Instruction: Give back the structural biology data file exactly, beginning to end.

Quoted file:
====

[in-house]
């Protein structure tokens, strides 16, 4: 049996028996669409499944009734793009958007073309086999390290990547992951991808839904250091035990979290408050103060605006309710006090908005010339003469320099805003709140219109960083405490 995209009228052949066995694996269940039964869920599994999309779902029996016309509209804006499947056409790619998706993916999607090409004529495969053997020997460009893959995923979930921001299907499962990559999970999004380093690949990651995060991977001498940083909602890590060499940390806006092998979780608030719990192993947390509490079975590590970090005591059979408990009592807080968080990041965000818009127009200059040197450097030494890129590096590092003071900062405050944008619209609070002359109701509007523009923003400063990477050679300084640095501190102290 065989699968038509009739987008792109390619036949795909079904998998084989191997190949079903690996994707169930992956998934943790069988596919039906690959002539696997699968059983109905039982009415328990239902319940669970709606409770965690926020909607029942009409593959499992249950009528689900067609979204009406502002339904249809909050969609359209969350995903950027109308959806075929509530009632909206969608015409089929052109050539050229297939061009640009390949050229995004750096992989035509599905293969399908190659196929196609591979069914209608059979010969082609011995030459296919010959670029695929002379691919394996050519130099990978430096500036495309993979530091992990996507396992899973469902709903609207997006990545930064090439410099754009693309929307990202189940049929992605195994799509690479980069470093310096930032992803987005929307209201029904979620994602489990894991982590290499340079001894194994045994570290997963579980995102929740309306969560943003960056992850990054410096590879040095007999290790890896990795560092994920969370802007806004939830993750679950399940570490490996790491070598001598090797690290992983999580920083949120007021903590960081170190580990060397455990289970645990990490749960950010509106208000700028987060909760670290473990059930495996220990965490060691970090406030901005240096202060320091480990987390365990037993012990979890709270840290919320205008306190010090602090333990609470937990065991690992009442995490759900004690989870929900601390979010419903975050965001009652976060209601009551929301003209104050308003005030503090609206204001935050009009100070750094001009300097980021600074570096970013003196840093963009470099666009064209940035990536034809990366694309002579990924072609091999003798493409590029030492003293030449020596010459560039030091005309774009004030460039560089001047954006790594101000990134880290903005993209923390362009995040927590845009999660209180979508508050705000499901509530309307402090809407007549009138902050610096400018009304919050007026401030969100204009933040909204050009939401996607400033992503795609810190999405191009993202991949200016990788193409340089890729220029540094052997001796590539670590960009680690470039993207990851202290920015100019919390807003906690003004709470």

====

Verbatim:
[in-house]
């Protein structure tokens, strides 16, 4: 049996028996669409499944009734793009958007073309086999390290990547992951991808839904250091035990979290408050103060605006309710006090908005010339003469320099805003709140219109960083405490 995209009228052949066995694996269940039964869920599994999309779902029996016309509209804006499947056409790619998706993916999607090409004529495969053997020997460009893959995923979930921001299907499962990559999970999004380093690949990651995060991977001498940083909602890590060499940390806006092998979780608030719990192993947390509490079975590590970090005591059979408990009592807080968080990041965000818009127009200059040197450097030494890129590096590092003071900062405050944008619209609070002359109701509007523009923003400063990477050679300084640095501190102290 065989699968038509009739987008792109390619036949795909079904998998084989191997190949079903690996994707169930992956998934943790069988596919039906690959002539696997699968059983109905039982009415328990239902319940669970709606409770965690926020909607029942009409593959499992249950009528689900067609979204009406502002339904249809909050969609359209969350995903950027109308959806075929509530009632909206969608015409089929052109050539050229297939061009640009390949050229995004750096992989035509599905293969399908190659196929196609591979069914209608059979010969082609011995030459296919010959670029695929002379691919394996050519130099990978430096500036495309993979530091992990996507396992899973469902709903609207997006990545930064090439410099754009693309929307990202189940049929992605195994799509690479980069470093310096930032992803987005929307209201029904979620994602489990894991982590290499340079001894194994045994570290997963579980995102929740309306969560943003960056992850990054410096590879040095007999290790890896990795560092994920969370802007806004939830993750679950399940570490490996790491070598001598090797690290992983999580920083949120007021903590960081170190580990060397455990289970645990990490749960950010509106208000700028987060909760670290473990059930495996220990965490060691970090406030901005240096202060320091480990987390365990037993012990979890709270840290919320205008306190010090602090333990609470937990065991690992009442995490759900004690989870929900601390979010419903975050965001009652976060209601009551929301003209104050308003005030503090609206204001935050009009100070750094001009300097980021600074570096970013003196840093963009470099666009064209940035990536034809990366694309002579990924072609091999003798493409590029030492003293030449020596010459560039030091005309774009004030460039560089001047954006790594101000990134880290903005993209923390362009995040927590845009999660209180979508508050705000499901509530309307402090809407007549009138902050610096400018009304919050007026401030969100204009933040909204050009939401996607400033992503795609810190999405191009993202991949200016990788193409340089890729220029540094052997001796590539670590960009680690470039993207990851202290920015100019919390807003906690003004709470």